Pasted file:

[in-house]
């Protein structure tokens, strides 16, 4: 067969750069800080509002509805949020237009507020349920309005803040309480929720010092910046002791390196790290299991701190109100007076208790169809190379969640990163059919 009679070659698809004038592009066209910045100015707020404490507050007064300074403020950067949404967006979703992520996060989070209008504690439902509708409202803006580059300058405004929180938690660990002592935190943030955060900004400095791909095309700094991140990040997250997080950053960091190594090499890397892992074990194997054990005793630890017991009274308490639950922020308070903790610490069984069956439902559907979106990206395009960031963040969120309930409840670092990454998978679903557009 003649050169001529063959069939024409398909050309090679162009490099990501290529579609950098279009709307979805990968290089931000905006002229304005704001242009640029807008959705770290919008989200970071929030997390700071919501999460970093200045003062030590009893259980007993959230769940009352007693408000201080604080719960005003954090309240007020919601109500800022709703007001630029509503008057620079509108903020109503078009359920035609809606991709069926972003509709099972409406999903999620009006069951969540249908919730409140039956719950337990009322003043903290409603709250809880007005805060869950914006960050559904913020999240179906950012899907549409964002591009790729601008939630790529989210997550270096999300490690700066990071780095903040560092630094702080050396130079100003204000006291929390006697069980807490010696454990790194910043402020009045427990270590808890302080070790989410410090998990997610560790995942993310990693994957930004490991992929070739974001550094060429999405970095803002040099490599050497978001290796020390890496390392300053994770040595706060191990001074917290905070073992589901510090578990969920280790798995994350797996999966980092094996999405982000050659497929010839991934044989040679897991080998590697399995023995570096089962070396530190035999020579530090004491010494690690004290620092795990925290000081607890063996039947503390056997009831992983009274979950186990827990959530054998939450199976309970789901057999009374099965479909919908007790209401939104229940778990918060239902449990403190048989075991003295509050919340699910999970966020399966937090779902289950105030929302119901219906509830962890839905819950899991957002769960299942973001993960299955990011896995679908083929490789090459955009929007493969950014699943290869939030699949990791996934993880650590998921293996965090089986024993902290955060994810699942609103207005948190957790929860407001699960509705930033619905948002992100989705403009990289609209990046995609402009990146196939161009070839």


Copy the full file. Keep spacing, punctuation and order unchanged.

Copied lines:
[in-house]
């Protein structure tokens, strides 16, 4: 067969750069800080509002509805949020237009507020349920309005803040309480929720010092910046002791390196790290299991701190109100007076208790169809190379969640990163059919 009679070659698809004038592009066209910045100015707020404490507050007064300074403020950067949404967006979703992520996060989070209008504690439902509708409202803006580059300058405004929180938690660990002592935190943030955060900004400095791909095309700094991140990040997250997080950053960091190594090499890397892992074990194997054990005793630890017991009274308490639950922020308070903790610490069984069956439902559907979106990206395009960031963040969120309930409840670092990454998978679903557009 003649050169001529063959069939024409398909050309090679162009490099990501290529579609950098279009709307979805990968290089931000905006002229304005704001242009640029807008959705770290919008989200970071929030997390700071919501999460970093200045003062030590009893259980007993959230769940009352007693408000201080604080719960005003954090309240007020919601109500800022709703007001630029509503008057620079509108903020109503078009359920035609809606991709069926972003509709099972409406999903999620009006069951969540249908919730409140039956719950337990009322003043903290409603709250809880007005805060869950914006960050559904913020999240179906950012899907549409964002591009790729601008939630790529989210997550270096999300490690700066990071780095903040560092630094702080050396130079100003204000006291929390006697069980807490010696454990790194910043402020009045427990270590808890302080070790989410410090998990997610560790995942993310990693994957930004490991992929070739974001550094060429999405970095803002040099490599050497978001290796020390890496390392300053994770040595706060191990001074917290905070073992589901510090578990969920280790798995994350797996999966980092094996999405982000050659497929010839991934044989040679897991080998590697399995023995570096089962070396530190035999020579530090004491010494690690004290620092795990925290000081607890063996039947503390056997009831992983009274979950186990827990959530054998939450199976309970789901057999009374099965479909919908007790209401939104229940778990918060239902449990403190048989075991003295509050919340699910999970966020399966937090779902289950105030929302119901219906509830962890839905819950899991957002769960299942973001993960299955990011896995679908083929490789090459955009929007493969950014699943290869939030699949990791996934993880650590998921293996965090089986024993902290955060994810699942609103207005948190957790929860407001699960509705930033619905948002992100989705403009990289609209990046995609402009990146196939161009070839």